The Filipino American man who pled guilty in March for mailing inoperative pipe bombs to high-profile Democrat leaders and public figures was sentenced on Monday, August 5, to 20 years in prison and five years of supervised release.
In reading the sentence, U.S. District Judge Jed Rakoff concluded that Cesar Sayoc, 57, made a “conscious choice” to design bombs that would not explode.
“He hated his victims, he wished them no good,” said U.S. District Judge Jed Rakoff. “But he was not so lost as to wish them dead, at least not by his own hand.”
Sayoc was charged with 65 felony counts from four sets of charges after he mailed 16 explosive packages to 13 political targets including former President Barack Obama, former Vice President President Joe Biden, and current 2020 presidential candidate Sen. Kamala Harris.
On Monday, Sayoc apologized and told the court, “I am beyond so very sorry for what I did.”
“Now that I am a sober man, I know I was a very sick man. I should have listened to my mother, the love of my life. She told me to get help,” he added.
Other targets of the mailed explosives included public figures like actor Robert Deniro and billionaire George Soros, as well as the CNN offices in Atlanta and New York. A list of over 100 names were also found in Sayoc’s van, which was covered in political images and stickers of Trump and Vice President Mike Pence.
In pleading guilty in March, Sayoc said that while the devices were “intended to look like pipe bombs,” he had no intention for them to detonate, but was aware of the possibility that they could.
“I wish more than anything I could turn back time and take back what I did,” he said on Monday. “With all my heart and soul, I feel the pain and suffering of these victims and I will be apologizing to them for the rest of my life.”
Seeking to get Sayoc a minimum sentence of 121 months or 10 years, Sayoc’s defense attorneys in the weeks leading up to his sentencing, pointed to a troubled childhood, mental illness, and steroid abuse.
In a 39-page sentencing memo, Sayoc’s attorneys said that a “series of traumatic events” including abandonment by his father and sexual abuse by his Catholic school teacher as a child, pushed Sayoc “further and further into the margins of society” before finding a “sense of ommunity” among ardent Trump supporters.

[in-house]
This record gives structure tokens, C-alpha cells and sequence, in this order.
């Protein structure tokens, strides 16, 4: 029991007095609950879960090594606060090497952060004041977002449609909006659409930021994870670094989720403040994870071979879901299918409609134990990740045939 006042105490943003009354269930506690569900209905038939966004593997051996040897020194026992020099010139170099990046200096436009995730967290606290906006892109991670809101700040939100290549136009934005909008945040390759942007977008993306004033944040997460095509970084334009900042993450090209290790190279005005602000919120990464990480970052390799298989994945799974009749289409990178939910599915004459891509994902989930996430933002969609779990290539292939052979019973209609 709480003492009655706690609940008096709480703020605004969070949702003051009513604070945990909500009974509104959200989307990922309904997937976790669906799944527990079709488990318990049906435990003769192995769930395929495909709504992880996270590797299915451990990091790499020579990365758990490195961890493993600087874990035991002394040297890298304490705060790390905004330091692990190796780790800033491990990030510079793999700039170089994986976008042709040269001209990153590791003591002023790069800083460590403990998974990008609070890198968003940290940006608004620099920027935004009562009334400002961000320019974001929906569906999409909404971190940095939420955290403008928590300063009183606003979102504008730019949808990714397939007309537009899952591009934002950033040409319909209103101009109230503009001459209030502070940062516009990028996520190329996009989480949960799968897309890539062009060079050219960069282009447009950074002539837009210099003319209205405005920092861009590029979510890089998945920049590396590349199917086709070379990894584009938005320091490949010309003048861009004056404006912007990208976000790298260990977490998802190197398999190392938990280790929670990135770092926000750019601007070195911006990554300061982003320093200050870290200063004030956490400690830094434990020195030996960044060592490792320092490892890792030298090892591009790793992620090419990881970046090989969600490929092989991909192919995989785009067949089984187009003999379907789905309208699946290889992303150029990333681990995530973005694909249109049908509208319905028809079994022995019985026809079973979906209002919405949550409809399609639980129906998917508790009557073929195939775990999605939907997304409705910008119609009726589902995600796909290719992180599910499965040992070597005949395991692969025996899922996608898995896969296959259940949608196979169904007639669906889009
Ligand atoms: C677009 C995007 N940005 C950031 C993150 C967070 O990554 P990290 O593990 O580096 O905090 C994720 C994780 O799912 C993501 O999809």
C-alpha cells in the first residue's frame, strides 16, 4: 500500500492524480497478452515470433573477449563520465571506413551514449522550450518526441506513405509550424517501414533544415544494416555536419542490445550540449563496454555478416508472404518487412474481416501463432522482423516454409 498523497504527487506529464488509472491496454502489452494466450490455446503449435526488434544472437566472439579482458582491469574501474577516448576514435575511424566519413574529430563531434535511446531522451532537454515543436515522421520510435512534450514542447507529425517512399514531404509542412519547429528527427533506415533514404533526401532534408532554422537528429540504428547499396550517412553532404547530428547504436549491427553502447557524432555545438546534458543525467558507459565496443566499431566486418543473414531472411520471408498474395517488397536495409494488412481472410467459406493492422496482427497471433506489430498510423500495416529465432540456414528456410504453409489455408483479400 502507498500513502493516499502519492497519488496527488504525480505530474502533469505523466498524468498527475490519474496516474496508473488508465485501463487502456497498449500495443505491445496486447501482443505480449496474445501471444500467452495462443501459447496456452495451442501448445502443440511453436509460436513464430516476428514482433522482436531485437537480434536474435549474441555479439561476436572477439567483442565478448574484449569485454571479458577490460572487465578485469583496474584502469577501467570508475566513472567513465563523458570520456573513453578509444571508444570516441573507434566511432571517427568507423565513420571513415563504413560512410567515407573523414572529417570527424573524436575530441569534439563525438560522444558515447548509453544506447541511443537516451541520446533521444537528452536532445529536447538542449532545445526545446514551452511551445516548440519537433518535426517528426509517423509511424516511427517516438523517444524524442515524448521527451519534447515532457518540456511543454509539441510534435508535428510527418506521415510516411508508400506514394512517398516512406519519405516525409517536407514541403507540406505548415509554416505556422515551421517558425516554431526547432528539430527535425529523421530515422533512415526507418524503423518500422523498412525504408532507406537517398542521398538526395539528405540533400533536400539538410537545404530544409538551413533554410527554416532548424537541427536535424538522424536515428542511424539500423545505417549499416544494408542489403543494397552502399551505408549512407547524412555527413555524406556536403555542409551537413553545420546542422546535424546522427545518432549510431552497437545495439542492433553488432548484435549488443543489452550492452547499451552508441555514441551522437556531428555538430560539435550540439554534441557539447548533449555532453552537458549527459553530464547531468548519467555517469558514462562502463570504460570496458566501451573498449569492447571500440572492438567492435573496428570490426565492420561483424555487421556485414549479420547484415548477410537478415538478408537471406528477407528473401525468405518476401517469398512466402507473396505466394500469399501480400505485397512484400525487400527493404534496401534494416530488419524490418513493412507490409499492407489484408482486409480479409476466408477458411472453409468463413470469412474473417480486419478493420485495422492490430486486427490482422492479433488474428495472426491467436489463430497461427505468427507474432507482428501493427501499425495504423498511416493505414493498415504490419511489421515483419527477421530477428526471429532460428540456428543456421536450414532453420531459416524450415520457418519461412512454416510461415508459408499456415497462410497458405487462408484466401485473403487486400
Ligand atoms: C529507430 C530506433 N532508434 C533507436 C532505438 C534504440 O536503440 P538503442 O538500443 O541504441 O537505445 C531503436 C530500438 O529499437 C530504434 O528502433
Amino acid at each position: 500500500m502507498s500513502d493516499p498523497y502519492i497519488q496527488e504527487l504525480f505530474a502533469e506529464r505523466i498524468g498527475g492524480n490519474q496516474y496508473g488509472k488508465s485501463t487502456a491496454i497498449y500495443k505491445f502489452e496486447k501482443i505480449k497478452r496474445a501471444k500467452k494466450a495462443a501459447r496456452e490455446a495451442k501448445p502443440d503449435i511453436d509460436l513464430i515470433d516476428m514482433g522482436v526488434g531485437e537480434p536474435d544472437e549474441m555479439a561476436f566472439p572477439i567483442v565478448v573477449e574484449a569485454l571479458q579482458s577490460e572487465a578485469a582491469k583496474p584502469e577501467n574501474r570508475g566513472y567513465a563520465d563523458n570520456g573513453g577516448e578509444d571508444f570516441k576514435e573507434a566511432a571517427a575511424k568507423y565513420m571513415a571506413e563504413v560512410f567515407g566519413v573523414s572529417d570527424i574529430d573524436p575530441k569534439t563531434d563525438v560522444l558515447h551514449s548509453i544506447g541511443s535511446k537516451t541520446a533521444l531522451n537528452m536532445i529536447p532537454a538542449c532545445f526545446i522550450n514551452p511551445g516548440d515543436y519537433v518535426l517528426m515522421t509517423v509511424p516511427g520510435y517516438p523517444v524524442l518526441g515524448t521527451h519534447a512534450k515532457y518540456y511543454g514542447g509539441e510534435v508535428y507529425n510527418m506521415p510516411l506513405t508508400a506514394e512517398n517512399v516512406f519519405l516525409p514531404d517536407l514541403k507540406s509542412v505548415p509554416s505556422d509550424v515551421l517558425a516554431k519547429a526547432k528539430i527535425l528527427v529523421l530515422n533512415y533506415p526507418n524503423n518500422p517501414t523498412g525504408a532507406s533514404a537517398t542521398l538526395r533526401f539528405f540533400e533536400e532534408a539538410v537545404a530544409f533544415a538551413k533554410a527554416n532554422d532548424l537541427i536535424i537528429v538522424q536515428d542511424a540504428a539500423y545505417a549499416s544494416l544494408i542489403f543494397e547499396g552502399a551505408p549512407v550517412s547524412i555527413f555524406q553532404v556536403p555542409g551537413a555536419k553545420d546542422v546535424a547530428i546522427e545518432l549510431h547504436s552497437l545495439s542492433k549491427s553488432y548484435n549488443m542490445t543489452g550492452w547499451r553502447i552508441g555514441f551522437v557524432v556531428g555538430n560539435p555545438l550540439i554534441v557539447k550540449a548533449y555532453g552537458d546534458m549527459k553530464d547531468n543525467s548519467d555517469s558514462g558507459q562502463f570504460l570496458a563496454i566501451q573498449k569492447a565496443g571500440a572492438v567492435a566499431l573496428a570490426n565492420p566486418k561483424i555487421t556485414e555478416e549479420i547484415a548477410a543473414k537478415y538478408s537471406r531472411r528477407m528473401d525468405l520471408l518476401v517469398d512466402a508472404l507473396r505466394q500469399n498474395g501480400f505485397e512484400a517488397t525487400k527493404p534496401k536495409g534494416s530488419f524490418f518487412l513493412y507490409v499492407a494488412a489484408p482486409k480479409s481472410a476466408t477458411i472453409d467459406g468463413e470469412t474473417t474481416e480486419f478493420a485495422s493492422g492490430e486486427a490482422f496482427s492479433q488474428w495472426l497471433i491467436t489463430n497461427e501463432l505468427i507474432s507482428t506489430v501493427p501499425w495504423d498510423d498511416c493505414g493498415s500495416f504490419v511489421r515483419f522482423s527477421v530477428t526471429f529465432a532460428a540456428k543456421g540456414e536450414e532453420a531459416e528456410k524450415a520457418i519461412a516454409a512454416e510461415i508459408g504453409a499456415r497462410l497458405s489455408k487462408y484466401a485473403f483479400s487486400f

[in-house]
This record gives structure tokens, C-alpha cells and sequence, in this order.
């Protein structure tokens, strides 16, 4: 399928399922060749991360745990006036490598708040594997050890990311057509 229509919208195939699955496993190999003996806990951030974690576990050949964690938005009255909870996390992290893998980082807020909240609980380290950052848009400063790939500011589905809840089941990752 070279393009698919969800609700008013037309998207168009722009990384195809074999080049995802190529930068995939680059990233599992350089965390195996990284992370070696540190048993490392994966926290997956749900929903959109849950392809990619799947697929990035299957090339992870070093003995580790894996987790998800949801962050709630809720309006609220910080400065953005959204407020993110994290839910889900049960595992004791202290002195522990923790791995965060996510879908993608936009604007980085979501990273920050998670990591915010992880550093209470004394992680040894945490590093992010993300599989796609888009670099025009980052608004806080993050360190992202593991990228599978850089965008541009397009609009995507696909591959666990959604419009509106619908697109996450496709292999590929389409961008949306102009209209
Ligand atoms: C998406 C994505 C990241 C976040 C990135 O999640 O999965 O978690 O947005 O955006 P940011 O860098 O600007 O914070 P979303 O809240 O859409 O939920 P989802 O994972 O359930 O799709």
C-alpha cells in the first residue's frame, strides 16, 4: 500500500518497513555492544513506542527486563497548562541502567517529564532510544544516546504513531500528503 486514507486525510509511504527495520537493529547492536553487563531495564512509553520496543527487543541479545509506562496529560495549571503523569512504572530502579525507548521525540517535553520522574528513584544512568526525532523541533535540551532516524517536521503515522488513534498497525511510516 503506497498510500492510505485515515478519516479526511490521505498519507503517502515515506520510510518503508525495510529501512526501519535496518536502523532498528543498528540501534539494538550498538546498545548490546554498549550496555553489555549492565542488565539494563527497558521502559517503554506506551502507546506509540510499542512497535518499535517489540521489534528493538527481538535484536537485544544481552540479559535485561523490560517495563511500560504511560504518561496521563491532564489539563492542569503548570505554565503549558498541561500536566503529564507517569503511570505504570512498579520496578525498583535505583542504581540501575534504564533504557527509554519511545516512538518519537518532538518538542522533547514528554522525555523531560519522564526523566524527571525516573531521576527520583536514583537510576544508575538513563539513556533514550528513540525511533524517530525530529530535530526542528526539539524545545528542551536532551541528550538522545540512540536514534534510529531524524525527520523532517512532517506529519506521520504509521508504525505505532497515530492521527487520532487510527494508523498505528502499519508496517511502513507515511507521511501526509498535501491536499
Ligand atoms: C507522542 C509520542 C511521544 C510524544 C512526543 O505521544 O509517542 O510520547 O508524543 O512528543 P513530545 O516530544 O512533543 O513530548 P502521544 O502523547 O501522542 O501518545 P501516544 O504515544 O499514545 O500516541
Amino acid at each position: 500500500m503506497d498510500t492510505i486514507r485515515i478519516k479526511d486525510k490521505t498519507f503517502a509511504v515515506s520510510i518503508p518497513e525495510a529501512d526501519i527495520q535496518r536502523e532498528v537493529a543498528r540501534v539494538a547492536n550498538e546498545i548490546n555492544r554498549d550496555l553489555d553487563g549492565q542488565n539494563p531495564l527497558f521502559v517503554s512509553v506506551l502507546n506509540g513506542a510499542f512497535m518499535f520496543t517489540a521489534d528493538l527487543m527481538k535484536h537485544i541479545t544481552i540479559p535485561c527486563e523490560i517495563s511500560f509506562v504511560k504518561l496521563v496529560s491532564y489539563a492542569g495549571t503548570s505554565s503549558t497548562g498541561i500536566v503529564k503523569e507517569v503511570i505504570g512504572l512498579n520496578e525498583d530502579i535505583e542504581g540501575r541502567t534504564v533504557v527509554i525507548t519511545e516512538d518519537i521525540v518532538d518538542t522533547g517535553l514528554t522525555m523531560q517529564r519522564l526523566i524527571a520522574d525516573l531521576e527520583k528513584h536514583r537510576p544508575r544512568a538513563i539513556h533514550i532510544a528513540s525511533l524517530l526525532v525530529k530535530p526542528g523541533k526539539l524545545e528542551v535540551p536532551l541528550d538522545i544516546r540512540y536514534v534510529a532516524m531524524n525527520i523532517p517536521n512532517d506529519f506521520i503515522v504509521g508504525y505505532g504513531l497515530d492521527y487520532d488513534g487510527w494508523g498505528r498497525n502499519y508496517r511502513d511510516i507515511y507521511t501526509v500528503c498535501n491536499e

Assistant Federal Defender Ian Marcus Amelkin again on Monday highlighted Sayoc’s mental health and steroid use as having played a part in Sayoc’s actions and political radicalization.
“We believe that the president’s rhetoric contributed to Mr. Sayoc’s actions in this offense,” said Amelkin.
He said, “It is impossible to separate the political climate and his mental illness when it comes to the slow boil.”
Prosecutors on the other hand, sought a life sentence and highlighted that in addition to planning and mailing the IEDs, real and highly dangerous components were used in making them.
They also pointed to Sayoc’s previous run-ins with the law, including a 2002 conviction for making bomb threats, as justification for seeking a life sentence.
On Monday, Assistant U.S. Attorney Jane Kim said that Sayoc’s plan was to “deter and chill political activity” and that Sayoc “set out to terrorise people.”
“Politics cannot justify a terrorist attack,” she added.
Though not agreeing to a life sentence, Rakoff described the defense team’s focus on Trump’s and his supporters’ influence as a “sideshow.”
‘What counts is what he did, and what he intended at the time that he did it,” said Rakoff, further describing Sayoc’s actions as “by any measure, horrendous.”
The decision to sentence Sayoc to 20 years as “no more” and “no less” than what he deserved,” said Rakoff.
“While none of the devices exploded, at the very least, they were intended to strike fear and terror into the minds of their victims and to intimidate those victims (mostly prominent political figures) from exercising their freedom,” wrote Rakoff in his opinion.